Encourage Interest In Science Before It Becomes A Subject In School.

Zach devised a way to mount two tricycles together so that he and his buddy Etienne can ride together. Zach sat at the back and took a joy ride while he quipped to the front rider, “I don’t have to ride to move!” Now what would have pleased every science teacher in the scene is that Zack is just five. And by doing so what Zack has just demonstrated is his curiosity – a precursor to pursue the notorious subject called science.

Kids like Zach, on the average, start school at age three, but science, as a subject, is introduced to them in school at Primary 3. As a parent, you don’t have to wait that long to bring science into your child’s life. A simple playtime can pique young children’s interest in the subject.

Ms Quek Siao Yan, Principal of Joewe Playhouse and Educare Centre, agrees that science is not separated out as a subject but integrated into the play activities. “We do nature projects, cookery lessons and outdoor trips to science centre. Children are aware that they are learning science and these fun activities help them explore their world naturally.”

Young children by nature are curious and love exploring their world. Take advantage of their inherent sense of wonder to instil a love for science. The Carnegie Science Centre in US has launched a programme; “Let’s Explore” to teach parents how to spark interest in science in early childhood. The programme’s philosophy? Don’t try teaching science; focus on catching children’s attention

Children love to ask questions. Why is the sea blue? Why don’t babies have teeth? What do birds eat? These questions help them to do higher-order thinking and make connections to form the big picture. Encourage these questions, get comfortable with their natural curiosity and it’s always okay to say “I don’t know. Let’s find out together.” You don’t need all the answers; just facilitate their discovery process. Indeed there are many everyday opportunities where you can encourage them to observe, ask questions and explore.

Horticulture At Your Window

Plan a window garden with your child. Bean plants are fairly easy and very fun to plant. Give him a tiny clay pot. Get him to plant a few seeds in the pot, fill it with soil, and level the soil to settle around the seeds. (Use organic soil and avoid chemical fertilisers as much as possible). Teach him to care for the plant by watering daily and talking to them. Ask him to watch the plant grow and take photos and record its growth on a chart. Watch him beam with pride over his very own bean plant.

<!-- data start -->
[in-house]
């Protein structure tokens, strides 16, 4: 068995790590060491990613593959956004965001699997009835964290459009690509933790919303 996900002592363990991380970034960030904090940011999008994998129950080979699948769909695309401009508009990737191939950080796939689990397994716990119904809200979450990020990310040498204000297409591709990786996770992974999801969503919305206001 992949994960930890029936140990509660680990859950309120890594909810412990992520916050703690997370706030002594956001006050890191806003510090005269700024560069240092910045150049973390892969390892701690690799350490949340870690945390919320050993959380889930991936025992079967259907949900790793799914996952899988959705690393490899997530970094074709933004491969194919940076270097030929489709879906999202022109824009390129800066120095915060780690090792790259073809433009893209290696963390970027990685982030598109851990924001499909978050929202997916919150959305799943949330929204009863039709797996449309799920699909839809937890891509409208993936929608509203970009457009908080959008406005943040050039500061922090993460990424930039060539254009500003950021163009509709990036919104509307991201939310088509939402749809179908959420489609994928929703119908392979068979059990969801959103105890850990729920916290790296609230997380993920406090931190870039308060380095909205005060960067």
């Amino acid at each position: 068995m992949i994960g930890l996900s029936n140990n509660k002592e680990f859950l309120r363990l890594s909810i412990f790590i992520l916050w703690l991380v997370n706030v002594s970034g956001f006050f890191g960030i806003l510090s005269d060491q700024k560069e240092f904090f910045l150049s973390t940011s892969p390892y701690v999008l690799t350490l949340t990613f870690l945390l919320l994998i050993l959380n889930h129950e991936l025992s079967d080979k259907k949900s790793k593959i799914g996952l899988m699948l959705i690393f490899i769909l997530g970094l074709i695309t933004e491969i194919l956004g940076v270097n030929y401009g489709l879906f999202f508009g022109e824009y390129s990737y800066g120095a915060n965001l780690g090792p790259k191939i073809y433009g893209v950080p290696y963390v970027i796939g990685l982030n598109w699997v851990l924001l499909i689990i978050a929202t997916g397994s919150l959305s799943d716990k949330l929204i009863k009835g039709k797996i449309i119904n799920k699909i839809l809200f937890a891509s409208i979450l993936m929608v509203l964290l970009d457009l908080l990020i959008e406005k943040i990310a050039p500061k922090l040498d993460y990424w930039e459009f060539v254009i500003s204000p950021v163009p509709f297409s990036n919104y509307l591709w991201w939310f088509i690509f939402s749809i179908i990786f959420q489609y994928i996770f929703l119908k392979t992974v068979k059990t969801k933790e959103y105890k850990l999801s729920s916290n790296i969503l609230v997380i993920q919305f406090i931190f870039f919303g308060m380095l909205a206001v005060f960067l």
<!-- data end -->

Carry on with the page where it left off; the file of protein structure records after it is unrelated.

Meteorology At Breakfast

Become a weather watcher. Begin your day with a discussion of the weather. Is it a sunny day? How hot is the sun? How does the sun’s heat feel on our skin? How does rain feel? Why is rain important? Keep a daily log of weather, with different symbols for sun, clouds, rain, lightning and thunder. Talk to them about clouds, clouds movement, cloud formation, and how rain clouds look like.

Chemistry In The Kitchen

Your kitchen can be a home science lab for measuring and cooking concoctions. Use fun objects to mix colours and ingredients. Let your child name them, sort them and add them to the mixing bowl. Ask questions about smell, texture of eggs, onions and tomatoes. Cut a fruit lengthwise and across to let them see the difference.

Astronomy At Night

Explore the night skies together. Take your child to the window or out to the beach and star gaze. Look for the constellations. Point out the difference phases of the moon. Get a book on constellations and read about how each constellation got its name.

Physics In The Playground

Your child’s favourite playground is in fact a natural physics lab. The slide shows concepts of gravity, the swing illustrates the laws of motion and the seesaw relates to the principles of balance. Let them run on different rams and ask them which one requires more energy.

Botany In The Garden

Take your child to the park and collect leaves. Sort them by size, shape, leave pattern and colour. Expand their knowledge by talking about the origin of the leaf, why they are green and what happens when they dry up. Take them on a bug hunt. Discuss why some bugs are insects and others are not. Hone their observations skills through such activities, together with discussions and questions that make them think

These are just a few everyday science experiences. Just get playful and approach the world through your child’s eyes. And when you run out of ideas, just ask your child what he would like. Play marbles? – A great way to learn about mass and velocity.